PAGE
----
APOLOGY UPDATE: Apology Crisis in the Punjab! Again!

Time to check in again with our wacky friends in the Punjab. No, not Hillary and Obama … our pals in the Akal Takht!

(Which, for those who weren’t paying attention, are the five clerics who make up the high council or governing body of the Sikh religion in the Punjab region. Or something like that.)

As you recall, Dera Sacha Sauda said sorry again for dressing up like a revered Sikh Guru Gobind Singh, after his first just-under-the-deadline apology by press release was rejected by the Akal Takht. Let’s see how the new apology went down:

AMRITSAR: The Sikh high priests on Wednesday rejected the second
“apology” submitted by dera Sacha Sauda and announced to hold a Sikh
conclave in Ratia town in Haryana to press for arrest of the dera head
Baba Gurmit Ram Rahim Singh. (“Akal Takht rejects dera Sacha Sauda apology for second time,” Punjabnewsline.com)

Ouch. It went down like a lead balloon. But why?

The Sikh clergy which held its meeting at Akal Takht in Amritsar for
more than six hours expressed shock over arrogant behaviour of dera
head and said that dera authorities have issued a “press note” instead
giving proper apology. The Akal Takht Jathedar Giani Joginder Singh
Vedanti in a written statement said that dera head had not expressed
any remorse for the sin he had committed and neither gave an assurance
not to repeat the same in future.

Yeah, that fax it in thing is just not working. I don’t know about you, but I get the impression Dera Sacha Sauda (aka Gurmit Ram Rahim Singh) isn’t really that sorry. He’s just trying to get by with the minimum:

The fresh “apology letter’ issued by dera Sacha Sauda has been amended
to seek an apology from Guru Gobind Singh and the Sikh community. The
letter didn’t carry the signatures of dera chief.

We discussed this before. But the Akal Takht is having none of that, rightly focusing on his lack of expressed remorse or assurances of not repeating his offense–two key elements of any sincere apology.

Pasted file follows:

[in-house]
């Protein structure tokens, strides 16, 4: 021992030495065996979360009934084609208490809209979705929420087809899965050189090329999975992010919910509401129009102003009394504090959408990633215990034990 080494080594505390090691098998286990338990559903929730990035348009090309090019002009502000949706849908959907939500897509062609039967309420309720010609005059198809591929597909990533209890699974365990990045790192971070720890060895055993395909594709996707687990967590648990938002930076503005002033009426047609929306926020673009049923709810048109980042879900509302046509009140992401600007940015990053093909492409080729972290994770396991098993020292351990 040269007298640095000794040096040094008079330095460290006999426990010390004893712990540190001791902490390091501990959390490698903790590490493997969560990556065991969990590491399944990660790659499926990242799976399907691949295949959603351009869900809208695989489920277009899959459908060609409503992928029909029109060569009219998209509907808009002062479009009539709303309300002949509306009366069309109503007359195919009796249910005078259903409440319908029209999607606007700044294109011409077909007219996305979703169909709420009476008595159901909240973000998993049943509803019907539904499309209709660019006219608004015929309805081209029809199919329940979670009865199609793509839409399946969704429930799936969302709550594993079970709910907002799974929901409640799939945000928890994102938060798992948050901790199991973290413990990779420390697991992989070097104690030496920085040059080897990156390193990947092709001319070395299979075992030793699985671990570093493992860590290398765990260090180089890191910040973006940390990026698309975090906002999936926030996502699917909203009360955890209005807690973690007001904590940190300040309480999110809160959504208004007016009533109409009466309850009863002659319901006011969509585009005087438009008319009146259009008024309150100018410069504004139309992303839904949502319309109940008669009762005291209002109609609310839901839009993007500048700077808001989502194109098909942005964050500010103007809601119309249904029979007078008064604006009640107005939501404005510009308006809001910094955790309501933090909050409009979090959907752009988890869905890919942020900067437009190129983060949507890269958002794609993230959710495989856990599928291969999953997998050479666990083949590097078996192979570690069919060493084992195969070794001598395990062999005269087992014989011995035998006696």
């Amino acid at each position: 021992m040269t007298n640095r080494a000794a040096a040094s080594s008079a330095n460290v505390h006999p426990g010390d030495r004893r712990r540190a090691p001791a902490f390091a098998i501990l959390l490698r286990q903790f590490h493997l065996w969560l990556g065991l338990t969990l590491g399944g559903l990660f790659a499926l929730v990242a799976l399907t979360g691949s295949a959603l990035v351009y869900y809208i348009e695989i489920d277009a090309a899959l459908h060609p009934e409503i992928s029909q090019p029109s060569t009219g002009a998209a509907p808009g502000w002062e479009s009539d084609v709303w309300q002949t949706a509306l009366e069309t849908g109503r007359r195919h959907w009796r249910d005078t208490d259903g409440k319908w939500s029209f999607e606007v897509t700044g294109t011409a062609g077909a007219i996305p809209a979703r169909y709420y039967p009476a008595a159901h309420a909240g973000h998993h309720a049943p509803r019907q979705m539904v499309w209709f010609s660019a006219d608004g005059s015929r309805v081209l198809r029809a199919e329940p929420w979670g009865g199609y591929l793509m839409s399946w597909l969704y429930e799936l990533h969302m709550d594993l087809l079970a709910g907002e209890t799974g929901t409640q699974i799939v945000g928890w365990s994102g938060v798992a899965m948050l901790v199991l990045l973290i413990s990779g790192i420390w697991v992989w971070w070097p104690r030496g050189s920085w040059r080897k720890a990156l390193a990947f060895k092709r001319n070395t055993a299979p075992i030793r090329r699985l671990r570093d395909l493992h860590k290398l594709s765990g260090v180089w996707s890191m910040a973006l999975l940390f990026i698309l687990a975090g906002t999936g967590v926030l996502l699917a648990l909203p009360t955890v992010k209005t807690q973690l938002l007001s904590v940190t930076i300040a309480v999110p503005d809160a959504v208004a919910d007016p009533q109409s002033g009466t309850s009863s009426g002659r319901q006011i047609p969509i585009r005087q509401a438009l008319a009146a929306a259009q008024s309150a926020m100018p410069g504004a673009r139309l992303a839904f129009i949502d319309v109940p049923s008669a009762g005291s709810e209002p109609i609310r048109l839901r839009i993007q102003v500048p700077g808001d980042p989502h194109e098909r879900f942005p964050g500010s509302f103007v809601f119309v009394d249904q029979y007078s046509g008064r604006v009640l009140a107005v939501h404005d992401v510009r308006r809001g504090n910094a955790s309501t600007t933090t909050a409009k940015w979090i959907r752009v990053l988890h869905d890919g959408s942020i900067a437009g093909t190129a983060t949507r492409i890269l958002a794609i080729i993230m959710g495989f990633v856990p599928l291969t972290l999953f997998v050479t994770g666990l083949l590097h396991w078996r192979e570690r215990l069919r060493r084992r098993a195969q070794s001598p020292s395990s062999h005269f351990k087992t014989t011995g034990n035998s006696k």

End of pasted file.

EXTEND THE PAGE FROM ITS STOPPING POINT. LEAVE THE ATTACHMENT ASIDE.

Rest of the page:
Now they want Dera Sacha Sauda aka Gurmit Ram Rahim Singh thrown in jail.

Apology Index readers in the United States are now saying: “Huh? The guy’s a bit of a jerk, but where’s the crime?” That’s because we live in a country that enjoys freedom of speech and freedom of religion packed into one delicious First Amendment. Add some peanuts and caramel and you’ve got a great name for a candy bar there.

Here in America we can practice our own religion, practice no religion, make fun of other people’s religions, dress up like whomever we want to, make obscene art involving religious figures, smoke, drink, cuss (well, maybe not smoke these days) and spit to our heart’s content. Is it any wonder people rushing the door to get in? America throws the best party, bar none.

Well, there is Ibiza.

But in many other countries, you better watch your mouth. And, in the Punjab apparently, your wardrobe. They take their blasphemy seriously. It may not be a hanging offense in India … but spontaneous human combustion is not out of the question.

As it happens, Dera Sacha Sauda already has an outstanding arrest order against him:

A Bathinda court on June 20 last had issued arrest warrants of Gurmit
Ram Rahim Singh in a case registered against him for hurting the
religious sentiments of Sikhs. The arrest warrants are valid till July
1. As per the condition of the court, the Punjab police has sought
state government’s permission to arrest dera head. It is expected that
state government would grant the permission and onus of arresting dera
head would be shifted on Congress Government in Haryana.

He’s definitely playing with fire here. As you can also infer from the excerpt above, he has become a bit of a hot potato. The Sikh hardliners are pressing for his arrest but no one in the local or regional government seems to want to be the one to give the order.

You know what that means! More Apology Crisis in the Punjab! fun to come! We’ll let things simmer for a while and check in later.

APOLOGY UPDATE: Apology Crisis in the Punjab!

Speaking of the Punjab —

CHANDIGARH: The dera Sacha Sauda of Sirsa on Wednesday submitted a
revised apology to the Akal Takht, the highest temporal seat of Sikhs
for hurting Sikh sentiments.
(“Dera Sacha Sauda sends revised apology to Akal Takht,” Punjab Newsline Network)

I know you’ve all been wondering if he would re-apologize. Well, he did!

Apology Crisis in the Punjab! — Part 2!

We left off in Part 1 of Apology Crisis in the Punjab! with tensions rising over a perceived insult to a revered 17th century Sikh guru. In recent weeks, the region has seen  mass demonstrations, strikes, effigy burnings, boycotts and the deployment of heavily armed security forces. The Akal Takht  — the highest religious body of the Sikhs — set a deadline of May 27 for the offending leader of the Dera Sacha Sauda (DSS) sect to apologize — or for his followers to vacate their ashrams and get out of town.